Finders-in-the-field: Western Sandpiper, Aird an Rùnair, Western Isles, Sep 2016
Aird an Rùnair, North Uist is well known as the premier seawatching site in Britain for witnessing the spring migration of both Pomarine and Long-tailed Skuas. Over the years watchers have also notched up many rarities in May including such birds as Bufflehead (a fly-by that later turned up on the east side of Lewis), Semipalmated Sandpiper, Snowy Owl, Short-toed Lark and Citrine Wagtail to mention a few. Unless it is very windy seawatching here in autumn is far less productive with most birds usually heading far out on a SW heading. At this time Griminish Point a headland some 7 km to the north comes into its own and has been the preferred North Uist seawatching point to witness a variety of seabirds passing south as well as good numbers of many other species including geese, ducks, divers and waders coming down via Iceland. In recent years, however, vehicular access has been made difficult thereby extending the slog out to the point.
On the 31st August the weather conditions looked good after midday for a seawatch from there but as I was suffering from a heavy cold I decided the effort to get there was not worth it. As you can drive to near the end at Aird an Rùnair with not too much of a walk to seawatch this seemed to be a better option although numbers of species would be much lower than off Griminish Point. My visit got off to a good start as I was driving to the end when a Turtle Dove got up off the track. After I parked the Monach Islands were not visible as fairly frequent pulses of light rain swept across the headland. From the car park nothing much appeared to be moving through but I needed to be much further around on the headland to see much movement. When the rain eased off I made my way out and watched from 13.30 to 15.30 hours from a relatively sheltered position among the rocks. By this time it was mostly sunny but two hours was enough for me and among the species heading SW had been 15 Sooty Shearwaters and 485 Manx Shearwaters.
On the short walk out to seawatch there had been reasonable numbers of mixed waders present, mainly Dunlin, but including small numbers of Knot and Bar-tailed Godwits. When I returned the tide was fast coming in pushing the birds closer in and onto the banks of seaweed. Settling down to check through these my attention was quickly drawn to one that really stood out. Smaller than Dunlin with startling white underparts, rich rufous upper scapulars and a longish bill. Surely this was a Western Sandpiper.
I was aware that some juvenile Semipalmated Sandpipers can show rufous in their upper scapulars, in fact I had seen one showing this at nearby Loch Paible some years ago (a photo of this bird appears in the 1999 Outer Hebrides Bird Report). The local hotline has rather fallen out of use in recent years but I made a couple of phone calls to alert others and Ian Thompson replied he would be there in about an hour. I settled down to get some photos just as a Peregrine arrived on the beach but missing its intended wader quarry. Thankfully all the birds returned and I quickly got some record shots of the sandpiper.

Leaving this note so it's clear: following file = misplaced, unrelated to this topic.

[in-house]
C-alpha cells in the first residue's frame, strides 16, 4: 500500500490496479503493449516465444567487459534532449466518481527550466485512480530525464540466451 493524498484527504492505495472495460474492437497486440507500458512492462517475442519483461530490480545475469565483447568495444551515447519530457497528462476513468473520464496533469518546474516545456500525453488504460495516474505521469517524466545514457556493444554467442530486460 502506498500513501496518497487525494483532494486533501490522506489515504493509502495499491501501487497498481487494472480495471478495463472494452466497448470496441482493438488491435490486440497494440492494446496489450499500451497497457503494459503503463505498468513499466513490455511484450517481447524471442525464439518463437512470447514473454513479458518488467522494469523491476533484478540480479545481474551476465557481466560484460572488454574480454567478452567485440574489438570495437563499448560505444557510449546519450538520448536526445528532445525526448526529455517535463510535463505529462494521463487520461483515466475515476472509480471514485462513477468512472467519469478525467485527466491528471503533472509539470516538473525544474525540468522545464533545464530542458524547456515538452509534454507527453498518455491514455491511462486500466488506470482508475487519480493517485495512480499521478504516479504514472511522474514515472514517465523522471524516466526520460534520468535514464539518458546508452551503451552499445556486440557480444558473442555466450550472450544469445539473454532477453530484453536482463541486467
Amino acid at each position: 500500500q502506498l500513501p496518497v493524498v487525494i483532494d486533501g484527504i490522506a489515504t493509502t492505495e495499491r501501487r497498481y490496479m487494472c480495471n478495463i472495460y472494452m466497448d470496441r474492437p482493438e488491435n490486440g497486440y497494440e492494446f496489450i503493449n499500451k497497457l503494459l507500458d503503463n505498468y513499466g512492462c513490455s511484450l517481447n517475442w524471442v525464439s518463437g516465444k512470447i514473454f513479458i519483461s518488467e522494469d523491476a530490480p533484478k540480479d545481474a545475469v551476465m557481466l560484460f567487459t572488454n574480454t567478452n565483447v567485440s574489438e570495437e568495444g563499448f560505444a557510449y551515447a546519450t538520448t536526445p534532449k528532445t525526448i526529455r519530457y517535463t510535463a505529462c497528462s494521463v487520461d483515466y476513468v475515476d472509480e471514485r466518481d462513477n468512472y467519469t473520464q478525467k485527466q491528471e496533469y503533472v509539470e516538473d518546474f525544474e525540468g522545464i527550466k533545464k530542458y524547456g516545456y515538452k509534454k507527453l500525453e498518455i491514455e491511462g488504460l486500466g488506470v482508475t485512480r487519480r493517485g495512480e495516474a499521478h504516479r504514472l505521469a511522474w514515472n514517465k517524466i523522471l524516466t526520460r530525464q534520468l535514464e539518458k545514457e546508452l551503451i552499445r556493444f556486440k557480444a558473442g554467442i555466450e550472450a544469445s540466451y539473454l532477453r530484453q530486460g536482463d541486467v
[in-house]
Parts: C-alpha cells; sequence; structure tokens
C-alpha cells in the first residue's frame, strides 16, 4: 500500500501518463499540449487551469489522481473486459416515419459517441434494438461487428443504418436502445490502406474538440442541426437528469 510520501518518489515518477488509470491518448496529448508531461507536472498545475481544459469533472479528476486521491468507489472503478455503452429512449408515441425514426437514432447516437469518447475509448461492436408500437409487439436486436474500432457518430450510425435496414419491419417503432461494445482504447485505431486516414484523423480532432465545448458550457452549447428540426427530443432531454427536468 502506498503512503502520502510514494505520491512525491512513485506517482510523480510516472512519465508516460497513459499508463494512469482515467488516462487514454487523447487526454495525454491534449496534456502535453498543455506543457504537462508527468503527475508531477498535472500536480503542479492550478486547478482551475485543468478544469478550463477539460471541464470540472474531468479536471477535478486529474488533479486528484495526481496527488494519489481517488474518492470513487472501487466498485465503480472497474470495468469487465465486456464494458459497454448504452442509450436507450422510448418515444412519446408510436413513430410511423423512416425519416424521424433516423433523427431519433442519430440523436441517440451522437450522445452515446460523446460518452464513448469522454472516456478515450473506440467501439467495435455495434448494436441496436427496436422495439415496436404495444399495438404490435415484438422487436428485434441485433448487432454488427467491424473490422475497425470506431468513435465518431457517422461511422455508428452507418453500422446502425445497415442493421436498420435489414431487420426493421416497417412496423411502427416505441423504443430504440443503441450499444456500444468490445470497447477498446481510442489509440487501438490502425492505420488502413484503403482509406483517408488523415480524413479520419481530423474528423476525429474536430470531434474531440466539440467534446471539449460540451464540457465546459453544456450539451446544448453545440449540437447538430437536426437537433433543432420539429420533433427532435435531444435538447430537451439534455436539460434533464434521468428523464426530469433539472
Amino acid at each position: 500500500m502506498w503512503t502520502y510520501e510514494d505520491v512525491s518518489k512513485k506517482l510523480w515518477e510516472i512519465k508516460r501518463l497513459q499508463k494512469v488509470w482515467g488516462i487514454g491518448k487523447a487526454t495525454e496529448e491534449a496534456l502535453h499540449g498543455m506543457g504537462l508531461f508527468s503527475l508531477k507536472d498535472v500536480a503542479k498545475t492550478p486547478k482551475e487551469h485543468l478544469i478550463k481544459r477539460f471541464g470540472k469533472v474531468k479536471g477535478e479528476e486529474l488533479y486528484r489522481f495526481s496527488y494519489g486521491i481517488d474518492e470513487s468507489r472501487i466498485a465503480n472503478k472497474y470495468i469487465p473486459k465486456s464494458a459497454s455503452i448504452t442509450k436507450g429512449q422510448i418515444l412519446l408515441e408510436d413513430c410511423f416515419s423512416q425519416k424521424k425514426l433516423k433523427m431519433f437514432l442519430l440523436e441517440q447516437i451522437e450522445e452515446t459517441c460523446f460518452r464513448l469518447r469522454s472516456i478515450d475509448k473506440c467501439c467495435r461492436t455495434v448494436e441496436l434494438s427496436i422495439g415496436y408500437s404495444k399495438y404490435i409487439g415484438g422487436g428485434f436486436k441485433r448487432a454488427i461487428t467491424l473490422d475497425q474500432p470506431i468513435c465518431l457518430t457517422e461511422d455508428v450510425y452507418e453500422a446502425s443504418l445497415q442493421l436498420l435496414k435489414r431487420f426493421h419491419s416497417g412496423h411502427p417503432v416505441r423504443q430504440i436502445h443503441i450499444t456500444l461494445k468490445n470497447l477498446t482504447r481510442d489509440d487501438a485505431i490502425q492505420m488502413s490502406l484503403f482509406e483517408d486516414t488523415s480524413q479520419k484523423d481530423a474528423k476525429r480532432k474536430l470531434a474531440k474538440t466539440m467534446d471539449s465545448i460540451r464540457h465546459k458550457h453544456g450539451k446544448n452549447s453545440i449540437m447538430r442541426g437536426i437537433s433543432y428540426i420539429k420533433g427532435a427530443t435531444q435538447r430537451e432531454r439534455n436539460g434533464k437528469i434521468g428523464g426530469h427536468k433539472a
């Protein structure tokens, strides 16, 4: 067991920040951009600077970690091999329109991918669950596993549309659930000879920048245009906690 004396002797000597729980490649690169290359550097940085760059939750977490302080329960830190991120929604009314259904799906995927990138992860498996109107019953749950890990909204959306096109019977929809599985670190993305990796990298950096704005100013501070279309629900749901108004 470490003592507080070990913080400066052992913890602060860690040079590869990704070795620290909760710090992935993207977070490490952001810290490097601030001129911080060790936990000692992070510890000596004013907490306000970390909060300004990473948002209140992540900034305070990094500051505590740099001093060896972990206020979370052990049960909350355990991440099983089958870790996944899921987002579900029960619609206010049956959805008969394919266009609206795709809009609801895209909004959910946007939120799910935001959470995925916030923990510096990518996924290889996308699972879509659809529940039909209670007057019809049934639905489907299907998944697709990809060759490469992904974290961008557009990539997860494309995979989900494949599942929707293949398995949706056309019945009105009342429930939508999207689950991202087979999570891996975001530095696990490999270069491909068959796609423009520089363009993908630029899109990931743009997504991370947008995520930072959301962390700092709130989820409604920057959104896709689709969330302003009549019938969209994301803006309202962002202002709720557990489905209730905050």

While waiting for Ian to arrive and knowing Tony Marr had seen a Buff-breasted Sandpiper at the Butt of Lewis earlier in the morning I decided to check out the nearby stubble fields. There was almost a complete absence of birds but in one area there were a couple of Lapwings and when I walked a bit closer up got a Buff-breast. A few minutes later the bird appeared in flight closer to when I could see conspicuous dark crescents on the primary coverts. Also the bird called, a quiet, rather soft cheu. As for Ruff it is well known Buff-breasts are usually silent but I have heard them call on a few occasions. Returning to meet Ian I ran over what I knew about separating Semipalmated and Western. My only experience of one in this country was many, many years ago in Devon. I remembered that this bird had a very distinctive long bill. When Ian arrived the tide was now peaking and all the waders were very jumpy but eventually everything became calmer and we both got good views of the sandpiper.
As an added bonus the Buff-breast also forsook the stubble and landed on the beach. On what we had seen we were both reasonably happy that the bird was a Western but on circulation thought it best to infuse some degree of caution before we had read up on some of the identification issues for Semipalmated/Western. There is one such Outer Hebrides record waiting to be resolved of a bird on South Uist in early September 2012. Initially thought to have been Semipalmated but now by some as Western.
The exceptionally well-marked Aird an Rùnair individual should not cause any of these problems with the rarities committee. If I had not felt under the weather on the 31st I would have undoubtedly gone to Griminish Point thus missing out on a rewarding afternoons birding. There was every chance, however, that it would have been discovered over the following days as it is still present at the time of writing (3rd September). On this date it was heard to call – a high jeet.
Western Sandpiper records in Britain and Ireland
Write for Rare Bird Alert
Do you have a birding story you would like to share? From foreign birding trips to your local patch, finders accounts and more, we would love to hear from you.
All our articles are free for anyone to view and we include them in our weekly newsletter which goes out to thousands of birders every Wednesday. We also share them on our Twitter and Facebook pages, making sure your article will get read by as many people as possible.
If you would like to write an article please for us please get in touch with your ideas, thank you.
The RBA team